[patch v3 1/7] crc32: movetodocumentation.diff
From: Bob Pearson
Date: Tue Aug 09 2011  01:16:09 EST
Moved a nice but long comment from lib/crc32.c to Documentation/crc32.txt
where it will more likely get read.
Signedoffby: Bob Pearson <rpearson@xxxxxxxxxxxxxxxxxxxxx>

Documentation/crc32.txt  129 ++++++++++++++++++++++++++++++++++++++++++++++++
lib/crc32.c  127 
2 files changed, 129 insertions(+), 127 deletions()
Index: infiniband/lib/crc32.c
===================================================================
 infiniband.orig/lib/crc32.c
+++ infiniband/lib/crc32.c
@@ 208,133 +208,6 @@ u32 __pure crc32_be(u32 crc, unsigned ch
EXPORT_SYMBOL(crc32_le);
EXPORT_SYMBOL(crc32_be);
/*
 * A brief CRC tutorial.
 *
 * A CRC is a longdivision remainder. You add the CRC to the message,
 * and the whole thing (message+CRC) is a multiple of the given
 * CRC polynomial. To check the CRC, you can either check that the
 * CRC matches the recomputed value, *or* you can check that the
 * remainder computed on the message+CRC is 0. This latter approach
 * is used by a lot of hardware implementations, and is why so many
 * protocols put the endofframe flag after the CRC.
 *
 * It's actually the same long division you learned in school, except that
 *  We're working in binary, so the digits are only 0 and 1, and
 *  When dividing polynomials, there are no carries. Rather than add and
 * subtract, we just xor. Thus, we tend to get a bit sloppy about
 * the difference between adding and subtracting.
 *
 * A 32bit CRC polynomial is actually 33 bits long. But since it's
 * 33 bits long, bit 32 is always going to be set, so usually the CRC
 * is written in hex with the most significant bit omitted. (If you're
 * familiar with the IEEE 754 floatingpoint format, it's the same idea.)
 *
 * Note that a CRC is computed over a string of *bits*, so you have
 * to decide on the endianness of the bits within each byte. To get
 * the best errordetecting properties, this should correspond to the
 * order they're actually sent. For example, standard RS232 serial is
 * littleendian; the most significant bit (sometimes used for parity)
 * is sent last. And when appending a CRC word to a message, you should
 * do it in the right order, matching the endianness.
 *
 * Just like with ordinary division, the remainder is always smaller than
 * the divisor (the CRC polynomial) you're dividing by. Each step of the
 * division, you take one more digit (bit) of the dividend and append it
 * to the current remainder. Then you figure out the appropriate multiple
 * of the divisor to subtract to being the remainder back into range.
 * In binary, it's easy  it has to be either 0 or 1, and to make the
 * XOR cancel, it's just a copy of bit 32 of the remainder.
 *
 * When computing a CRC, we don't care about the quotient, so we can
 * throw the quotient bit away, but subtract the appropriate multiple of
 * the polynomial from the remainder and we're back to where we started,
 * ready to process the next bit.
 *
 * A bigendian CRC written this way would be coded like:
 * for (i = 0; i < input_bits; i++) {
 * multiple = remainder & 0x80000000 ? CRCPOLY : 0;
 * remainder = (remainder << 1  next_input_bit()) ^ multiple;
 * }
 * Notice how, to get at bit 32 of the shifted remainder, we look
 * at bit 31 of the remainder *before* shifting it.
 *
 * But also notice how the next_input_bit() bits we're shifting into
 * the remainder don't actually affect any decisionmaking until
 * 32 bits later. Thus, the first 32 cycles of this are pretty boring.
 * Also, to add the CRC to a message, we need a 32bitlong hole for it at
 * the end, so we have to add 32 extra cycles shifting in zeros at the
 * end of every message,
 *
 * So the standard trick is to rearrage merging in the next_input_bit()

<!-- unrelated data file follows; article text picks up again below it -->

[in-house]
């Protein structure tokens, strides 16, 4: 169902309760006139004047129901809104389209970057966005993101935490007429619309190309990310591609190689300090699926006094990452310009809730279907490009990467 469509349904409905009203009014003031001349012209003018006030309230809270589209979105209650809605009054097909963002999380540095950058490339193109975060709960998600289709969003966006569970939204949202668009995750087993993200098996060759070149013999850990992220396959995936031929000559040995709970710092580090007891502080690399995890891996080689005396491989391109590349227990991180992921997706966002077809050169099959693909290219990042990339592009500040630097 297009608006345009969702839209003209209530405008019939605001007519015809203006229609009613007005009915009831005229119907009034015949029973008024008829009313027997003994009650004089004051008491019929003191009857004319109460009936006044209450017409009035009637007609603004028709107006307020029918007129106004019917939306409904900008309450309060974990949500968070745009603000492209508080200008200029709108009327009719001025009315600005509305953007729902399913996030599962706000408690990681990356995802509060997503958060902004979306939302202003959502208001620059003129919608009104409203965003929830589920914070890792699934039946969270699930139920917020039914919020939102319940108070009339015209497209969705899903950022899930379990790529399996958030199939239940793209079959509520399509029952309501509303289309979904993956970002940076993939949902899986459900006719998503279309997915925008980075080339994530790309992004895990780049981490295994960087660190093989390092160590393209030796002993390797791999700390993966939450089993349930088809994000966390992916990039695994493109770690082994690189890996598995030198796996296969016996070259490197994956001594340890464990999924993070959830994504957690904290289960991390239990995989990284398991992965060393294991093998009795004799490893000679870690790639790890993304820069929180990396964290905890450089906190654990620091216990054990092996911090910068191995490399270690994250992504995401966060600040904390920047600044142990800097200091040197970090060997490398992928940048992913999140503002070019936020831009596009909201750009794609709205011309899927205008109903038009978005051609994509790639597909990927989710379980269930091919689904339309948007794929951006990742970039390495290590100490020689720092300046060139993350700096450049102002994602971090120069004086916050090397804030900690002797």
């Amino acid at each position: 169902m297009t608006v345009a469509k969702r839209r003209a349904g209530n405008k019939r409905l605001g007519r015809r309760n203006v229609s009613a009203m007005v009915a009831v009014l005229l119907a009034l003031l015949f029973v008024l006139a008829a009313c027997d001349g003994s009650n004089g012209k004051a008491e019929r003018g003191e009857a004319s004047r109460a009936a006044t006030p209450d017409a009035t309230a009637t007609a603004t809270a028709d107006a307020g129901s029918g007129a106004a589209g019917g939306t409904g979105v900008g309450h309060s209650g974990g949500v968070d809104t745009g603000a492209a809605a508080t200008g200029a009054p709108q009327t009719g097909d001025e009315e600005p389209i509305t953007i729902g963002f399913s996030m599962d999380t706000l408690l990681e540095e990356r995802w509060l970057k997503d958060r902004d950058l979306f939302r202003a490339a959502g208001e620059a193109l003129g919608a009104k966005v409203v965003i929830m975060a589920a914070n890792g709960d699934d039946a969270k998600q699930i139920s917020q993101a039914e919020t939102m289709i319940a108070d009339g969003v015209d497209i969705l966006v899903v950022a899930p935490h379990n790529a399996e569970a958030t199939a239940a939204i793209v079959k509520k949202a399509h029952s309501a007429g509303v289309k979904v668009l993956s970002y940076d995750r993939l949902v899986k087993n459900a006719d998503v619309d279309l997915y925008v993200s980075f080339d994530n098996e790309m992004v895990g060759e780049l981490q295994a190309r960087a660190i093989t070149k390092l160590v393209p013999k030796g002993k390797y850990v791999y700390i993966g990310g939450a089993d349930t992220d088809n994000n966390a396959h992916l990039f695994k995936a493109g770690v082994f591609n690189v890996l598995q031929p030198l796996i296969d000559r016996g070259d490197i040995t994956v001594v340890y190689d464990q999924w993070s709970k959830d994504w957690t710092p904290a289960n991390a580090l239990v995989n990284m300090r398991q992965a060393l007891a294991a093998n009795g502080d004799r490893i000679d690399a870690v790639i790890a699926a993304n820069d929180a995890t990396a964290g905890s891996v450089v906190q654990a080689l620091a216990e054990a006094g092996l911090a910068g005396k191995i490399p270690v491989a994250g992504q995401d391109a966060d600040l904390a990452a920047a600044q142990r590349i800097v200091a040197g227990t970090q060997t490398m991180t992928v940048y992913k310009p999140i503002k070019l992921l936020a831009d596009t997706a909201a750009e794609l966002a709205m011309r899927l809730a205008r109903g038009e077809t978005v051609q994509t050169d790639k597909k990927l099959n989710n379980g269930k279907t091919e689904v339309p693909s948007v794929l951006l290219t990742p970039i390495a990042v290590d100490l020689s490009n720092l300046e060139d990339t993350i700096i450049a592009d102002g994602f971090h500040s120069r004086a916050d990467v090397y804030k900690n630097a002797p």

* until the moment it's needed. Then the first 32 cycles can be precomputed,
 * and merging in the final 32 zero bits to make room for the CRC can be
 * skipped entirely.
 * This changes the code to:
 * for (i = 0; i < input_bits; i++) {
 * remainder ^= next_input_bit() << 31;
 * multiple = (remainder & 0x80000000) ? CRCPOLY : 0;
 * remainder = (remainder << 1) ^ multiple;
 * }
 * With this optimization, the littleendian code is simpler:
 * for (i = 0; i < input_bits; i++) {
 * remainder ^= next_input_bit();
 * multiple = (remainder & 1) ? CRCPOLY : 0;
 * remainder = (remainder >> 1) ^ multiple;
 * }
 *
 * Note that the other details of endianness have been hidden in CRCPOLY
 * (which must be bitreversed) and next_input_bit().
 *
 * However, as long as next_input_bit is returning the bits in a sensible
 * order, we can actually do the merging 8 or more bits at a time rather
 * than one bit at a time:
 * for (i = 0; i < input_bytes; i++) {
 * remainder ^= next_input_byte() << 24;
 * for (j = 0; j < 8; j++) {
 * multiple = (remainder & 0x80000000) ? CRCPOLY : 0;
 * remainder = (remainder << 1) ^ multiple;
 * }
 * }
 * Or in littleendian:
 * for (i = 0; i < input_bytes; i++) {
 * remainder ^= next_input_byte();
 * for (j = 0; j < 8; j++) {
 * multiple = (remainder & 1) ? CRCPOLY : 0;
 * remainder = (remainder << 1) ^ multiple;
 * }
 * }
 * If the input is a multiple of 32 bits, you can even XOR in a 32bit
 * word at a time and increase the inner loop count to 32.
 *
 * You can also mix and match the two loop styles, for example doing the
 * bulk of a message byteatatime and adding bitatatime processing
 * for any fractional bytes at the end.
 *
 * The only remaining optimization is to the byteatatime table method.
 * Here, rather than just shifting one bit of the remainder to decide
 * in the correct multiple to subtract, we can shift a byte at a time.
 * This produces a 40bit (rather than a 33bit) intermediate remainder,
 * but again the multiple of the polynomial to subtract depends only on
 * the high bits, the high 8 bits in this case.
 *
 * The multiple we need in that case is the low 32 bits of a 40bit
 * value whose high 8 bits are given, and which is a multiple of the
 * generator polynomial. This is simply the CRC32 of the given
 * onebyte message.
 *
 * Two more details: normally, appending zero bits to a message which
 * is already a multiple of a polynomial produces a larger multiple of that
 * polynomial. To enable a CRC to detect this condition, it's common to
 * invert the CRC before appending it. This makes the remainder of the